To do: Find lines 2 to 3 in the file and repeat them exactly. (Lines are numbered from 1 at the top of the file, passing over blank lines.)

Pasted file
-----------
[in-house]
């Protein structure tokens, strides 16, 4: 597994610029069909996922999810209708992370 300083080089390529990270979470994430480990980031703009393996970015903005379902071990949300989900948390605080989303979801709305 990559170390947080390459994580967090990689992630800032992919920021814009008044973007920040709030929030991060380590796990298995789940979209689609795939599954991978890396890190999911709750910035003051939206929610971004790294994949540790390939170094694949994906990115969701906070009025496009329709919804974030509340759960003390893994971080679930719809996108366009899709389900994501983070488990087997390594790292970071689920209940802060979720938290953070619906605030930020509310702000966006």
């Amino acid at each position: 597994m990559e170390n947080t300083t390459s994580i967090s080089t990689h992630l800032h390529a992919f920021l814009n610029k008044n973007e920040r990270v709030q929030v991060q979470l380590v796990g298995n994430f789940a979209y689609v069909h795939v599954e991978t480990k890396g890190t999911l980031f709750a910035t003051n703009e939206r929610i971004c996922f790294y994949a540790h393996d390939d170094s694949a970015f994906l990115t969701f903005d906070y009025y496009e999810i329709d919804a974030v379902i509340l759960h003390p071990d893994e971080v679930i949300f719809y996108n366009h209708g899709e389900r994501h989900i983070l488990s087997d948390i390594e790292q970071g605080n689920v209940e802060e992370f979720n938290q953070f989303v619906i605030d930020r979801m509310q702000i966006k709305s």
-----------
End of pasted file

């Protein structure tokens, strides 16, 4: 597994610029069909996922999810209708992370 300083080089390529990270979470994430480990980031703009393996970015903005379902071990949300989900948390605080989303979801709305 990559170390947080390459994580967090990689992630800032992919920021814009008044973007920040709030929030991060380590796990298995789940979209689609795939599954991978890396890190999911709750910035003051939206929610971004790294994949540790390939170094694949994906990115969701906070009025496009329709919804974030509340759960003390893994971080679930719809996108366009899709389900994501983070488990087997390594790292970071689920209940802060979720938290953070619906605030930020509310702000966006």
């Amino acid at each position: 597994m990559e170390n947080t300083t390459s994580i967090s080089t990689h992630l800032h390529a992919f920021l814009n610029k008044n973007e920040r990270v709030q929030v991060q979470l380590v796990g298995n994430f789940a979209y689609v069909h795939v599954e991978t480990k890396g890190t999911l980031f709750a910035t003051n703009e939206r929610i971004c996922f790294y994949a540790h393996d390939d170094s694949a970015f994906l990115t969701f903005d906070y009025y496009e999810i329709d919804a974030v379902i509340l759960h003390p071990d893994e971080v679930i949300f719809y996108n366009h209708g899709e389900r994501h989900i983070l488990s087997d948390i390594e790292q970071g605080n689920v209940e802060e992370f979720n938290q953070f989303v619906i605030d930020r979801m509310q702000i966006k709305s």